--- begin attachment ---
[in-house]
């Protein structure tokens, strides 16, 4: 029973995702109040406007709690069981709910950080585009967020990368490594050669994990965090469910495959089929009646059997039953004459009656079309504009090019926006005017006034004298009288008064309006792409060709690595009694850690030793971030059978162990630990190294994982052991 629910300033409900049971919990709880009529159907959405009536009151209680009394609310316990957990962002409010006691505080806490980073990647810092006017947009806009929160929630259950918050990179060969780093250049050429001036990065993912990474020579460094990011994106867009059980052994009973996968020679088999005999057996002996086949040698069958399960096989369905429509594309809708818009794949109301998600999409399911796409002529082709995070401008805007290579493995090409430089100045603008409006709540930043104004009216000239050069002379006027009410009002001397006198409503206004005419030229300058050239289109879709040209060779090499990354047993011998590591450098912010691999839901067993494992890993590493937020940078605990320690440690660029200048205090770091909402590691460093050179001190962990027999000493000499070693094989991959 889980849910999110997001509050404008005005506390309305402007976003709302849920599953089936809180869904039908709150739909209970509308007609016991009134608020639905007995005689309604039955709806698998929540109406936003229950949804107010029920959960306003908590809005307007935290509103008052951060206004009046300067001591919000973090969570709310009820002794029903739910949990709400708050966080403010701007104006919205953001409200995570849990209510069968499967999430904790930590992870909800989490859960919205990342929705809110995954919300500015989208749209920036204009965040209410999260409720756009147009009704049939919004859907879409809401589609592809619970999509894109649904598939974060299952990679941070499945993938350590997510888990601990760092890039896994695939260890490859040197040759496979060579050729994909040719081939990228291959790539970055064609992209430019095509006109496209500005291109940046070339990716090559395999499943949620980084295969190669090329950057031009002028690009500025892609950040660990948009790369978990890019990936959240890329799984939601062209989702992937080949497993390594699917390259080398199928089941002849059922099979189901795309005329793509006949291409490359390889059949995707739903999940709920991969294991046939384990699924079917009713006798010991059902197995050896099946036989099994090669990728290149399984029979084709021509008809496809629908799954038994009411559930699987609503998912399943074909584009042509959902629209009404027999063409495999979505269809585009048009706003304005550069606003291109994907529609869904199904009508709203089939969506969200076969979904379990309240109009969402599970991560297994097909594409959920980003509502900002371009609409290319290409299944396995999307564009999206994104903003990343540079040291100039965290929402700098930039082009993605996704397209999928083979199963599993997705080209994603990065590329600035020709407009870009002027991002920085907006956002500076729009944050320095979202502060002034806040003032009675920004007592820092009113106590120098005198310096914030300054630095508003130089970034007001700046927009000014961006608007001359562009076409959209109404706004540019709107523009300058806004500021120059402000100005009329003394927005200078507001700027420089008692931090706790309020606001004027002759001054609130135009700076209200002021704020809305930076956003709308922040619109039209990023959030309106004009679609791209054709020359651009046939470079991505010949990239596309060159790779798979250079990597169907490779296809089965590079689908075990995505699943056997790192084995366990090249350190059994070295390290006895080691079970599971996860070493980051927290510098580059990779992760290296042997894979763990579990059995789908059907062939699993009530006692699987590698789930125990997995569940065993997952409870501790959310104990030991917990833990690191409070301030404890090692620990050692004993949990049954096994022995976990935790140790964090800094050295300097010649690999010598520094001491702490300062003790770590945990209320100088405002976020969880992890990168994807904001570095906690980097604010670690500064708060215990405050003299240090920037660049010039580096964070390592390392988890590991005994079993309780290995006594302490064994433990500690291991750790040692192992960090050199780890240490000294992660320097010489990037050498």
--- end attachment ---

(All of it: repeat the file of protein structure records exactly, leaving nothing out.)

[in-house]
């Protein structure tokens, strides 16, 4: 029973995702109040406007709690069981709910950080585009967020990368490594050669994990965090469910495959089929009646059997039953004459009656079309504009090019926006005017006034004298009288008064309006792409060709690595009694850690030793971030059978162990630990190294994982052991 629910300033409900049971919990709880009529159907959405009536009151209680009394609310316990957990962002409010006691505080806490980073990647810092006017947009806009929160929630259950918050990179060969780093250049050429001036990065993912990474020579460094990011994106867009059980052994009973996968020679088999005999057996002996086949040698069958399960096989369905429509594309809708818009794949109301998600999409399911796409002529082709995070401008805007290579493995090409430089100045603008409006709540930043104004009216000239050069002379006027009410009002001397006198409503206004005419030229300058050239289109879709040209060779090499990354047993011998590591450098912010691999839901067993494992890993590493937020940078605990320690440690660029200048205090770091909402590691460093050179001190962990027999000493000499070693094989991959 889980849910999110997001509050404008005005506390309305402007976003709302849920599953089936809180869904039908709150739909209970509308007609016991009134608020639905007995005689309604039955709806698998929540109406936003229950949804107010029920959960306003908590809005307007935290509103008052951060206004009046300067001591919000973090969570709310009820002794029903739910949990709400708050966080403010701007104006919205953001409200995570849990209510069968499967999430904790930590992870909800989490859960919205990342929705809110995954919300500015989208749209920036204009965040209410999260409720756009147009009704049939919004859907879409809401589609592809619970999509894109649904598939974060299952990679941070499945993938350590997510888990601990760092890039896994695939260890490859040197040759496979060579050729994909040719081939990228291959790539970055064609992209430019095509006109496209500005291109940046070339990716090559395999499943949620980084295969190669090329950057031009002028690009500025892609950040660990948009790369978990890019990936959240890329799984939601062209989702992937080949497993390594699917390259080398199928089941002849059922099979189901795309005329793509006949291409490359390889059949995707739903999940709920991969294991046939384990699924079917009713006798010991059902197995050896099946036989099994090669990728290149399984029979084709021509008809496809629908799954038994009411559930699987609503998912399943074909584009042509959902629209009404027999063409495999979505269809585009048009706003304005550069606003291109994907529609869904199904009508709203089939969506969200076969979904379990309240109009969402599970991560297994097909594409959920980003509502900002371009609409290319290409299944396995999307564009999206994104903003990343540079040291100039965290929402700098930039082009993605996704397209999928083979199963599993997705080209994603990065590329600035020709407009870009002027991002920085907006956002500076729009944050320095979202502060002034806040003032009675920004007592820092009113106590120098005198310096914030300054630095508003130089970034007001700046927009000014961006608007001359562009076409959209109404706004540019709107523009300058806004500021120059402000100005009329003394927005200078507001700027420089008692931090706790309020606001004027002759001054609130135009700076209200002021704020809305930076956003709308922040619109039209990023959030309106004009679609791209054709020359651009046939470079991505010949990239596309060159790779798979250079990597169907490779296809089965590079689908075990995505699943056997790192084995366990090249350190059994070295390290006895080691079970599971996860070493980051927290510098580059990779992760290296042997894979763990579990059995789908059907062939699993009530006692699987590698789930125990997995569940065993997952409870501790959310104990030991917990833990690191409070301030404890090692620990050692004993949990049954096994022995976990935790140790964090800094050295300097010649690999010598520094001491702490300062003790770590945990209320100088405002976020969880992890990168994807904001570095906690980097604010670690500064708060215990405050003299240090920037660049010039580096964070390592390392988890590991005994079993309780290995006594302490064994433990500690291991750790040692192992960090050199780890240490000294992660320097010489990037050498």